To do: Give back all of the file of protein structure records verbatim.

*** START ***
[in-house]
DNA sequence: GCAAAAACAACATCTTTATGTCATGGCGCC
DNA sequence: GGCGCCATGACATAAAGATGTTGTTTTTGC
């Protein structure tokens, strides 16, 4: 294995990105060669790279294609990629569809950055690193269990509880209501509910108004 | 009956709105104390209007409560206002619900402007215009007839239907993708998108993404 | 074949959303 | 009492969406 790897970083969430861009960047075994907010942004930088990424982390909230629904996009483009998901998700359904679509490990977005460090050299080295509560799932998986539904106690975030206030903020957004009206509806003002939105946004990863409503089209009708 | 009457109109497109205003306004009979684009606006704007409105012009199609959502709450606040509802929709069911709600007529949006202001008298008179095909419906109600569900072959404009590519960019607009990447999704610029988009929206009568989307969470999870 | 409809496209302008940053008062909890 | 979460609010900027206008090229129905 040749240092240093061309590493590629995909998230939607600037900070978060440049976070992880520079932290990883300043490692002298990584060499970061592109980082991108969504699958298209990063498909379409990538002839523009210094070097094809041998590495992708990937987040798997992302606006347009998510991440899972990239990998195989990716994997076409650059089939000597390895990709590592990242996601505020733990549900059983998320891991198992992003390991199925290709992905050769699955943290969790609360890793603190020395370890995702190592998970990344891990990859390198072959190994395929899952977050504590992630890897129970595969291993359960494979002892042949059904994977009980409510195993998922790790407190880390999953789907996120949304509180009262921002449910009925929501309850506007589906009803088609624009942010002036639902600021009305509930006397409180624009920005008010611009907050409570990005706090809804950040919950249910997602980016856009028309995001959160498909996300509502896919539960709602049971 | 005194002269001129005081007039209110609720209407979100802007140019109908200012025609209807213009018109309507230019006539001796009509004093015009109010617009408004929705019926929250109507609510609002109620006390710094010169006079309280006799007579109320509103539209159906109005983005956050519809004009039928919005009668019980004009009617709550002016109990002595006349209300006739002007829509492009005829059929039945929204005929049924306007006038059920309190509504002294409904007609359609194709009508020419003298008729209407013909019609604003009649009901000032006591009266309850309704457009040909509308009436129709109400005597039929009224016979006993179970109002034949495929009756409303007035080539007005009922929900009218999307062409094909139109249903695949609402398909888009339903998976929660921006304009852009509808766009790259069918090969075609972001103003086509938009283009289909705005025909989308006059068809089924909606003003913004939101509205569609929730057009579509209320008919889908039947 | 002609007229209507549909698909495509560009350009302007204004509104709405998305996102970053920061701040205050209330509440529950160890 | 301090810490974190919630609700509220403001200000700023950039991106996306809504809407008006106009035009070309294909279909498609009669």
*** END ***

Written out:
[in-house]
DNA sequence: GCAAAAACAACATCTTTATGTCATGGCGCC
DNA sequence: GGCGCCATGACATAAAGATGTTGTTTTTGC
């Protein structure tokens, strides 16, 4: 294995990105060669790279294609990629569809950055690193269990509880209501509910108004 | 009956709105104390209007409560206002619900402007215009007839239907993708998108993404 | 074949959303 | 009492969406 790897970083969430861009960047075994907010942004930088990424982390909230629904996009483009998901998700359904679509490990977005460090050299080295509560799932998986539904106690975030206030903020957004009206509806003002939105946004990863409503089209009708 | 009457109109497109205003306004009979684009606006704007409105012009199609959502709450606040509802929709069911709600007529949006202001008298008179095909419906109600569900072959404009590519960019607009990447999704610029988009929206009568989307969470999870 | 409809496209302008940053008062909890 | 979460609010900027206008090229129905 040749240092240093061309590493590629995909998230939607600037900070978060440049976070992880520079932290990883300043490692002298990584060499970061592109980082991108969504699958298209990063498909379409990538002839523009210094070097094809041998590495992708990937987040798997992302606006347009998510991440899972990239990998195989990716994997076409650059089939000597390895990709590592990242996601505020733990549900059983998320891991198992992003390991199925290709992905050769699955943290969790609360890793603190020395370890995702190592998970990344891990990859390198072959190994395929899952977050504590992630890897129970595969291993359960494979002892042949059904994977009980409510195993998922790790407190880390999953789907996120949304509180009262921002449910009925929501309850506007589906009803088609624009942010002036639902600021009305509930006397409180624009920005008010611009907050409570990005706090809804950040919950249910997602980016856009028309995001959160498909996300509502896919539960709602049971 | 005194002269001129005081007039209110609720209407979100802007140019109908200012025609209807213009018109309507230019006539001796009509004093015009109010617009408004929705019926929250109507609510609002109620006390710094010169006079309280006799007579109320509103539209159906109005983005956050519809004009039928919005009668019980004009009617709550002016109990002595006349209300006739002007829509492009005829059929039945929204005929049924306007006038059920309190509504002294409904007609359609194709009508020419003298008729209407013909019609604003009649009901000032006591009266309850309704457009040909509308009436129709109400005597039929009224016979006993179970109002034949495929009756409303007035080539007005009922929900009218999307062409094909139109249903695949609402398909888009339903998976929660921006304009852009509808766009790259069918090969075609972001103003086509938009283009289909705005025909989308006059068809089924909606003003913004939101509205569609929730057009579509209320008919889908039947 | 002609007229209507549909698909495509560009350009302007204004509104709405998305996102970053920061701040205050209330509440529950160890 | 301090810490974190919630609700509220403001200000700023950039991106996306809504809407008006106009035009070309294909279909498609009669």